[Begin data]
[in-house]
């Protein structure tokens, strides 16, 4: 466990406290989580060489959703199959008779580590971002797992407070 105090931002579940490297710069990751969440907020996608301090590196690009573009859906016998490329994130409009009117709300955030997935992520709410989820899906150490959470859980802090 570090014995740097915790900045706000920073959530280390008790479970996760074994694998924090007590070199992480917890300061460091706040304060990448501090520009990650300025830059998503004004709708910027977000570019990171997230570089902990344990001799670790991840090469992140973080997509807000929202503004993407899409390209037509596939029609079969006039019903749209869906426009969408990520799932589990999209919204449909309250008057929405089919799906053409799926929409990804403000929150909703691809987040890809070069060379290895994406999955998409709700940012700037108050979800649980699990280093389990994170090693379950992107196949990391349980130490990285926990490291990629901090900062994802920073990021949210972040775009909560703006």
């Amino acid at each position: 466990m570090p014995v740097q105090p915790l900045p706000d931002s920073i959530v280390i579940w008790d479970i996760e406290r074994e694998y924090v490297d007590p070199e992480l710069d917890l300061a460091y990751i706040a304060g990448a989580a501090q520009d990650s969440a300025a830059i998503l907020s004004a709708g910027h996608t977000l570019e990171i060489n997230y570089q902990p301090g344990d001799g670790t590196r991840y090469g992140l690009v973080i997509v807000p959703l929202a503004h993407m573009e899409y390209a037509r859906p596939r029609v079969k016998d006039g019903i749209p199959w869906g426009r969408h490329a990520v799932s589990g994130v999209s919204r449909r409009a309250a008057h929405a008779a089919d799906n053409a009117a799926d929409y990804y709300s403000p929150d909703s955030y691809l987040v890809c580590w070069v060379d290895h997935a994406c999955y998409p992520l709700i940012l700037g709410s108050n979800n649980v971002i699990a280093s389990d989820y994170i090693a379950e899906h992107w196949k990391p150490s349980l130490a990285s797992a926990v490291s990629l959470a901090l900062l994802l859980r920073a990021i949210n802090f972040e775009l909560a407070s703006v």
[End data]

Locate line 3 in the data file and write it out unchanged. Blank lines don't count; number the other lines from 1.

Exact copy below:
């Amino acid at each position: 466990m570090p014995v740097q105090p915790l900045p706000d931002s920073i959530v280390i579940w008790d479970i996760e406290r074994e694998y924090v490297d007590p070199e992480l710069d917890l300061a460091y990751i706040a304060g990448a989580a501090q520009d990650s969440a300025a830059i998503l907020s004004a709708g910027h996608t977000l570019e990171i060489n997230y570089q902990p301090g344990d001799g670790t590196r991840y090469g992140l690009v973080i997509v807000p959703l929202a503004h993407m573009e899409y390209a037509r859906p596939r029609v079969k016998d006039g019903i749209p199959w869906g426009r969408h490329a990520v799932s589990g994130v999209s919204r449909r409009a309250a008057h929405a008779a089919d799906n053409a009117a799926d929409y990804y709300s403000p929150d909703s955030y691809l987040v890809c580590w070069v060379d290895h997935a994406c999955y998409p992520l709700i940012l700037g709410s108050n979800n649980v971002i699990a280093s389990d989820y994170i090693a379950e899906h992107w196949k990391p150490s349980l130490a990285s797992a926990v490291s990629l959470a901090l900062l994802l859980r920073a990021i949210n802090f972040e775009l909560a407070s703006v």